The Best "Hard Boiled" Eggs, ever!
All it takes is one look at this picture to realize that these eggs are perfect. Perfectly yellow with no yucky green lining, these eggs are ready for anything! You can dress them in a salad, devil them, add them to chopped liver or eat them straight up. I know if I tell this to my husband he would look at me like I am crazy. But that's okay. I think all of you know what I am talking about.
There are so many methods out there to make hard boiled eggs. I have seen recipes that say to boil the eggs, steam the eggs or even bake the eggs. Each method promises the best. And there is always a part two to each of these recipes which describes the best egg cooling method to ensure one that produces an easily peeled egg. I am here to tell you that they are not fool proof. At least not for me.
That is, not until now.
I know...you have all heard that the Instant Pot is the egg's new best friend. I am sure you have read that it makes the best hard boiled eggs and that they are easy to peel. You know what, I think it's true. Funny though even this best friend can be fickle sometimes if we don't get the timing just right. Don't worry I have done the work for you.
Ingredients for the Best "Hard Boiled" Eggs
Large Eggs, I used 12 but you can cook as many as you would like with this method
1 Cup of water (for 1 or more eggs)
Instant Pot - of course!
Time Saving Tip: You can buy already hard boiled eggs in the dairy department at your local market.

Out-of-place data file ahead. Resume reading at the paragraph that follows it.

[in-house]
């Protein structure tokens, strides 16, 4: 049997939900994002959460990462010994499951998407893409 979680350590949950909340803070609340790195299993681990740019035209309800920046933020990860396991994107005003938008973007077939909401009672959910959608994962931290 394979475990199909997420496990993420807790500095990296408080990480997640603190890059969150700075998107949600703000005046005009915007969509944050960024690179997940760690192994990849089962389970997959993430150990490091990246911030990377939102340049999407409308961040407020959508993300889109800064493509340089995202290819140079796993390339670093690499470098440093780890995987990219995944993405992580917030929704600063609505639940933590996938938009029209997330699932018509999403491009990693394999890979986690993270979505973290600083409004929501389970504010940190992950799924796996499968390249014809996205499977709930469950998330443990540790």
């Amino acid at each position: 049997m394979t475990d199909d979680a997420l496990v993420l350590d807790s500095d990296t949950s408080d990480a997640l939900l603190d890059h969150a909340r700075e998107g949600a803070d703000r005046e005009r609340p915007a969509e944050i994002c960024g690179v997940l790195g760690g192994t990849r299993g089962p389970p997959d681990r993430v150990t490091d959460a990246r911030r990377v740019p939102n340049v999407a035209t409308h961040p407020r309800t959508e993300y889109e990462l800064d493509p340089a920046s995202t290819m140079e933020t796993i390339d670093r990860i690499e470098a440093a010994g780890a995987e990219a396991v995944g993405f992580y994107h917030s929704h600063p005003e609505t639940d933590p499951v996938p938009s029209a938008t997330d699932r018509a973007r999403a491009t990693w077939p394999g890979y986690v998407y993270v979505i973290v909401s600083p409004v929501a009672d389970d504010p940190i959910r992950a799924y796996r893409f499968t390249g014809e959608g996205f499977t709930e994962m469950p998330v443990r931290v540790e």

Let's get started.
First things first. Let's set up the Instant Pot.
Keep the wire trivet in the pot. Add 1 cup of water.
Add the eggs. As I mentioned earlier I used a dozen. Feel free to use as many as you want. Whatever the amount of the eggs the volume of water is one cup.
Program the Instant Pot to eight minutes at low pressure. Secure the lid in place and hit start.
Once the pot is at pressure and the eggs start cooking it's a good time to set up a bowl filled with ice and water. This way once the eggs are cooked they can immediately be plunged into the icey water. The water bath will look pretty much like this when the eggs go in.
As soon as the cooking stops, manually release the pressure. Once all of the pressure is released, remove the lid.
This is what they look like after cooking. The picture is hazy because of all of the steam.
Here are the eggs going into the water and ice. Once they are all in, I gently tap them against eachother to crack the shell a bit. This way some water seeps in the shell and starts to cool them a little quicker. Remember I don't like that ugly green lining so I don't want the eggs in the water too long. I find that even in the cold water, they continue cooking (this is true with any cooking method).
I start peeling them while submerged in the water. Then pulled them out and finish the process.
Remember how I mentioned that the eggs keep cooking even when you put them in the water? The first egg I peeled and cut after being in the water for a little less than two minutes. The second egg was in the water for about four minutes. If you plan on storing them uncut in the refrigerator just add a little more ice to the bowl, so they don't overcook. You will be happy. I promise.
Still slightly warm with a sprinkle of salt and pepper and believe me I enjoyed every last bite.